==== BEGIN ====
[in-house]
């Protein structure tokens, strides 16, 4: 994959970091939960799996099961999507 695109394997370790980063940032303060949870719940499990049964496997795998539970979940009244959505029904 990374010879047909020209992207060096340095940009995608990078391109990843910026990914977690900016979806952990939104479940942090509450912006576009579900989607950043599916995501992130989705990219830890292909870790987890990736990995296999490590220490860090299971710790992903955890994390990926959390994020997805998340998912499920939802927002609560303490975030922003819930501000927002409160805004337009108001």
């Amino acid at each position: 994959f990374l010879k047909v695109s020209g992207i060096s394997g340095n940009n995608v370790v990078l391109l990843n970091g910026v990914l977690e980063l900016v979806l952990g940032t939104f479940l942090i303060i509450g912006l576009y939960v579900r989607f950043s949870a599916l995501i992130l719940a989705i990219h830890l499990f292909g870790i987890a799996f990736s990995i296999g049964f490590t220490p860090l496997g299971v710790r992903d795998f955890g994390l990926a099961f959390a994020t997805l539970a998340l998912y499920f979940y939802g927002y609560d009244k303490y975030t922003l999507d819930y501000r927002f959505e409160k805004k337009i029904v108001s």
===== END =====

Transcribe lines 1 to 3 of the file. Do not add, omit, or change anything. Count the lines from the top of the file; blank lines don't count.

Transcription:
[in-house]
């Protein structure tokens, strides 16, 4: 994959970091939960799996099961999507 695109394997370790980063940032303060949870719940499990049964496997795998539970979940009244959505029904 990374010879047909020209992207060096340095940009995608990078391109990843910026990914977690900016979806952990939104479940942090509450912006576009579900989607950043599916995501992130989705990219830890292909870790987890990736990995296999490590220490860090299971710790992903955890994390990926959390994020997805998340998912499920939802927002609560303490975030922003819930501000927002409160805004337009108001």
């Amino acid at each position: 994959f990374l010879k047909v695109s020209g992207i060096s394997g340095n940009n995608v370790v990078l391109l990843n970091g910026v990914l977690e980063l900016v979806l952990g940032t939104f479940l942090i303060i509450g912006l576009y939960v579900r989607f950043s949870a599916l995501i992130l719940a989705i990219h830890l499990f292909g870790i987890a799996f990736s990995i296999g049964f490590t220490p860090l496997g299971v710790r992903d795998f955890g994390l990926a099961f959390a994020t997805l539970a998340l998912y499920f979940y939802g927002y609560d009244k303490y975030t922003l999507d819930y501000r927002f959505e409160k805004k337009i029904v108001s």